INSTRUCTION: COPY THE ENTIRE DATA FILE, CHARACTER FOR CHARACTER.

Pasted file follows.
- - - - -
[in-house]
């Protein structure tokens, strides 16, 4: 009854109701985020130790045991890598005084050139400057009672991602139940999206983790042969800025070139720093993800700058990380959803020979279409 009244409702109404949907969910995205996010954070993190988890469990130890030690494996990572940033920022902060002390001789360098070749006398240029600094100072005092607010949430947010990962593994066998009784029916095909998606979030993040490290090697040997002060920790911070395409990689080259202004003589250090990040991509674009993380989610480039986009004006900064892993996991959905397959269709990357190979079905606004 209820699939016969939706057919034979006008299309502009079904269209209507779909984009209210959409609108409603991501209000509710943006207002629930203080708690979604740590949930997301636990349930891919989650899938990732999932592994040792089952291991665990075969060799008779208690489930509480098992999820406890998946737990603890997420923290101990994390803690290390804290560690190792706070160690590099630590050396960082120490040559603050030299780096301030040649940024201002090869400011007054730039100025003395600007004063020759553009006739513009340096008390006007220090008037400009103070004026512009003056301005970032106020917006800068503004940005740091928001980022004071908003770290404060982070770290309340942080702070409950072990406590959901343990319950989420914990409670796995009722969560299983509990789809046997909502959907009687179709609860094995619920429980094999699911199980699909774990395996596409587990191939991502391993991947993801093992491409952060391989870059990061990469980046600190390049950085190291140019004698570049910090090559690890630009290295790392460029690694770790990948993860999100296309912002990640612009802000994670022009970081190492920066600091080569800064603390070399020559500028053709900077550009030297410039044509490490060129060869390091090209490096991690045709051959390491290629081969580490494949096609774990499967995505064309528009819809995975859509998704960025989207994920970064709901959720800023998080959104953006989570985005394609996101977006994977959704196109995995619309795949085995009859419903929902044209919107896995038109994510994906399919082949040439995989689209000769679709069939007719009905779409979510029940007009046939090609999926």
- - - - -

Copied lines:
[in-house]
């Protein structure tokens, strides 16, 4: 009854109701985020130790045991890598005084050139400057009672991602139940999206983790042969800025070139720093993800700058990380959803020979279409 009244409702109404949907969910995205996010954070993190988890469990130890030690494996990572940033920022902060002390001789360098070749006398240029600094100072005092607010949430947010990962593994066998009784029916095909998606979030993040490290090697040997002060920790911070395409990689080259202004003589250090990040991509674009993380989610480039986009004006900064892993996991959905397959269709990357190979079905606004 209820699939016969939706057919034979006008299309502009079904269209209507779909984009209210959409609108409603991501209000509710943006207002629930203080708690979604740590949930997301636990349930891919989650899938990732999932592994040792089952291991665990075969060799008779208690489930509480098992999820406890998946737990603890997420923290101990994390803690290390804290560690190792706070160690590099630590050396960082120490040559603050030299780096301030040649940024201002090869400011007054730039100025003395600007004063020759553009006739513009340096008390006007220090008037400009103070004026512009003056301005970032106020917006800068503004940005740091928001980022004071908003770290404060982070770290309340942080702070409950072990406590959901343990319950989420914990409670796995009722969560299983509990789809046997909502959907009687179709609860094995619920429980094999699911199980699909774990395996596409587990191939991502391993991947993801093992491409952060391989870059990061990469980046600190390049950085190291140019004698570049910090090559690890630009290295790392460029690694770790990948993860999100296309912002990640612009802000994670022009970081190492920066600091080569800064603390070399020559500028053709900077550009030297410039044509490490060129060869390091090209490096991690045709051959390491290629081969580490494949096609774990499967995505064309528009819809995975859509998704960025989207994920970064709901959720800023998080959104953006989570985005394609996101977006994977959704196109995995619309795949085995009859419903929902044209919107896995038109994510994906399919082949040439995989689209000769679709069939007719009905779409979510029940007009046939090609999926």